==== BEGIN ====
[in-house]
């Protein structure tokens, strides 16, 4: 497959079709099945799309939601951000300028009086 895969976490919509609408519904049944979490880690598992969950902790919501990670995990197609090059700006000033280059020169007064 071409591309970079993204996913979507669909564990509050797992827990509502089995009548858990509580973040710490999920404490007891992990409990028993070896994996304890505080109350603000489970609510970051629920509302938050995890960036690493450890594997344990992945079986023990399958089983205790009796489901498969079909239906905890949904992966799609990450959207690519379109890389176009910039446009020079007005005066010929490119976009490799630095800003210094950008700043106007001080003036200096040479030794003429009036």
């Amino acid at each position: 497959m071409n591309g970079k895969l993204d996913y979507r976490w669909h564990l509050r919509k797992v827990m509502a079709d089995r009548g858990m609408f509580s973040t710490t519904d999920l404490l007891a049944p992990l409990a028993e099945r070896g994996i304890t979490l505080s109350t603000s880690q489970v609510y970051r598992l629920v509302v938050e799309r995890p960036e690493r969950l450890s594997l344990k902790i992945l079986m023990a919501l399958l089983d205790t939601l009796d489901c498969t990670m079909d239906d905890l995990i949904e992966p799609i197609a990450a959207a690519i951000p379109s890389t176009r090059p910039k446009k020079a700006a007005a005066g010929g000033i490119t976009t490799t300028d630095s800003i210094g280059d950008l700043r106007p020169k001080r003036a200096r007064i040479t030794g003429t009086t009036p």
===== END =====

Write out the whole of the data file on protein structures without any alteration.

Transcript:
[in-house]
């Protein structure tokens, strides 16, 4: 497959079709099945799309939601951000300028009086 895969976490919509609408519904049944979490880690598992969950902790919501990670995990197609090059700006000033280059020169007064 071409591309970079993204996913979507669909564990509050797992827990509502089995009548858990509580973040710490999920404490007891992990409990028993070896994996304890505080109350603000489970609510970051629920509302938050995890960036690493450890594997344990992945079986023990399958089983205790009796489901498969079909239906905890949904992966799609990450959207690519379109890389176009910039446009020079007005005066010929490119976009490799630095800003210094950008700043106007001080003036200096040479030794003429009036």
């Amino acid at each position: 497959m071409n591309g970079k895969l993204d996913y979507r976490w669909h564990l509050r919509k797992v827990m509502a079709d089995r009548g858990m609408f509580s973040t710490t519904d999920l404490l007891a049944p992990l409990a028993e099945r070896g994996i304890t979490l505080s109350t603000s880690q489970v609510y970051r598992l629920v509302v938050e799309r995890p960036e690493r969950l450890s594997l344990k902790i992945l079986m023990a919501l399958l089983d205790t939601l009796d489901c498969t990670m079909d239906d905890l995990i949904e992966p799609i197609a990450a959207a690519i951000p379109s890389t176009r090059p910039k446009k020079a700006a007005a005066g010929g000033i490119t976009t490799t300028d630095s800003i210094g280059d950008l700043r106007p020169k001080r003036a200096r007064i040479t030794g003429t009086t009036p």